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The US destroyer that conducted the operation around Subi Reef, the USS Lassen, also sailed close to features in the Spratlys occupied by Vietnam and the Philippines that have also undergone land reclamation, albeit on a much smaller scale. This was intended to send the signal that the purpose of the FONOP wasn’t to single out China.

In addition to demonstrating US willingness to challenge Chinese attempts to restrict access or limit lawful navigation and overflight in the South China Sea, the Obama administration’s decision to begin conducting FONOPs close to China’s artificial islands is part of a strategy aimed at altering China’s behavior and reassuring regional states that America will continue to be a key provider of security in the Asia-Pacific. By accepting more risk, Washington hopes to successfully counter the Chinese campaign of coercion and ensure that a stable, rules-based order prevails. Before the United States began to sail close to China’s islands in the Spratlys, it was avoiding risky behavior and emphasizing crisis management with China, which left the impression that Washington feared escalation and was unwilling to confront China. It is possible, however, for the American side to incur risk in the South China Sea, by conducting frequent FONOPS and undertaking other actions, while also pursuing confidence-building measures with China to avoid accidents and reduce misunderstanding about each other’s intentions.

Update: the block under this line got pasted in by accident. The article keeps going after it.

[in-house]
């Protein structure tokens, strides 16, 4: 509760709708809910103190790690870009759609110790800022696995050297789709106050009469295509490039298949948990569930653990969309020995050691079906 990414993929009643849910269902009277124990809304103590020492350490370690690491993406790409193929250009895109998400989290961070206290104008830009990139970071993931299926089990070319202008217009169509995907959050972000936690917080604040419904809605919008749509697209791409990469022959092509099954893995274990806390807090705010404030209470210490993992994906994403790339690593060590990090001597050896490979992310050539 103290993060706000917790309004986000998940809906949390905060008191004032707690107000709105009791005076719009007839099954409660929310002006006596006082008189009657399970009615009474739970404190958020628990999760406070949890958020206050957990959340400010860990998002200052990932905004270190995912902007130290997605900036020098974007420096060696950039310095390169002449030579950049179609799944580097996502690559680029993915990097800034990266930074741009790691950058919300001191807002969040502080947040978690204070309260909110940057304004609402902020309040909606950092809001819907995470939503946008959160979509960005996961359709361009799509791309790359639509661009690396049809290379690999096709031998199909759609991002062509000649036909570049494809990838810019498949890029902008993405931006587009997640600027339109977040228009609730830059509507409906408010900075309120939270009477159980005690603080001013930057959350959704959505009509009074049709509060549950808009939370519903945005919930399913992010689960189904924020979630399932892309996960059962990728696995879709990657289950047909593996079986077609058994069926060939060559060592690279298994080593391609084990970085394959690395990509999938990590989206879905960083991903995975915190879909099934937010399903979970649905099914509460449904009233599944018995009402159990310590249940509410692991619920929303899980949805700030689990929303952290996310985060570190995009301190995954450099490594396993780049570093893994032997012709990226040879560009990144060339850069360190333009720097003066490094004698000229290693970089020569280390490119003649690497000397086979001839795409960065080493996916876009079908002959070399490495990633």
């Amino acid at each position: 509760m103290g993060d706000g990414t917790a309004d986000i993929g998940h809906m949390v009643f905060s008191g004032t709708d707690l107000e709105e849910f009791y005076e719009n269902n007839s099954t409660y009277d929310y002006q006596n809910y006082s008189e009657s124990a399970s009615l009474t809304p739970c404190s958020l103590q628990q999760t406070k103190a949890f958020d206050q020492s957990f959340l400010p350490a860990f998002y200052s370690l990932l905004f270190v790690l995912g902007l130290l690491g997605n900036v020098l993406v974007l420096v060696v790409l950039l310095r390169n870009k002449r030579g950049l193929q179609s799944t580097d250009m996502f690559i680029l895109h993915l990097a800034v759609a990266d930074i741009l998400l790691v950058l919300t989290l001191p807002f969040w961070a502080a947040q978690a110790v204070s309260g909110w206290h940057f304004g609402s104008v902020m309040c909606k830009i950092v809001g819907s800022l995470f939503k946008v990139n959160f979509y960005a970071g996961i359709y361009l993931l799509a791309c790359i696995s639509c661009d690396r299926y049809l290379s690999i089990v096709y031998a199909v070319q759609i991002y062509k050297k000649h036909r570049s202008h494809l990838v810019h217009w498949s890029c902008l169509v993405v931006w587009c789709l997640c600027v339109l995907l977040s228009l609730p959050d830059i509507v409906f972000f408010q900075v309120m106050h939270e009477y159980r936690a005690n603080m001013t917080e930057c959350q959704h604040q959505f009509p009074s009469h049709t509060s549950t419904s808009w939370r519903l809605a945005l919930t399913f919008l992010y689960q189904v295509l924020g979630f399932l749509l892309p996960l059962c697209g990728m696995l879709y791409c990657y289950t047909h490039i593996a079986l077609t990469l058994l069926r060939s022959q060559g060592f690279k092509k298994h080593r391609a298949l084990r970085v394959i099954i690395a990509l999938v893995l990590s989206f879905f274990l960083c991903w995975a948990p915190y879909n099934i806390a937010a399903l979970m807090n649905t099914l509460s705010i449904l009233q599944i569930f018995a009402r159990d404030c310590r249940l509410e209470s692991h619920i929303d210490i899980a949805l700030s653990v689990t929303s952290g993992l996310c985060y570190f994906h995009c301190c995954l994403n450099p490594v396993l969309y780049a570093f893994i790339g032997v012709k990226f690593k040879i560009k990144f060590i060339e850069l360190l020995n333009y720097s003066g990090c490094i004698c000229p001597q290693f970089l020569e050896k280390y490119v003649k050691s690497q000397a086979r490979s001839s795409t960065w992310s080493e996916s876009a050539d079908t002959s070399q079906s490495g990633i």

Needed: A Multipronged Strategy

FONOPs alone will not likely alter the Chinese approach to the region. Other measures are being taken to change China’s calculus and encourage it to rely on diplomacy rather than pressure to manage territorial disputes with its neighbors. The United States flew two B-52 strategic bombers near the Chinese-built islands in mid-November. At approximately the same time, the US Navy and the Japanese Maritime Self Defense Force held the first-ever bilateral exercise in the South China Sea. Assuming that the Philippines’ Supreme Court rules that the Enhanced Defense Cooperation Agreement is constitutional, the US military will have access to eight or more Filipino bases for rotational deployments. Two of these bases are apparently located close to disputed islands in the Spratlys. Without such access, bases in Okinawa remain the closest US military deployments to the South China Sea.

Diplomacy is also a critical element of US strategy. President Obama raised concerns about Chinese activity in the South China Sea at the East Asia Summit in Kuala Lumpur, along with leaders of other like-minded nations. Prior to arriving in Malaysia, Obama visited the Philippines, where he toured the flagship of the Philippine navy, the BRP Gregorio del Pilar, which used to be a US Coast Guard vessel. He described the ship as a symbol of US-Philippine maritime cooperation, while underscoring the shared commitment of both allies to “the security of the waters of this region and to the freedom of navigation.”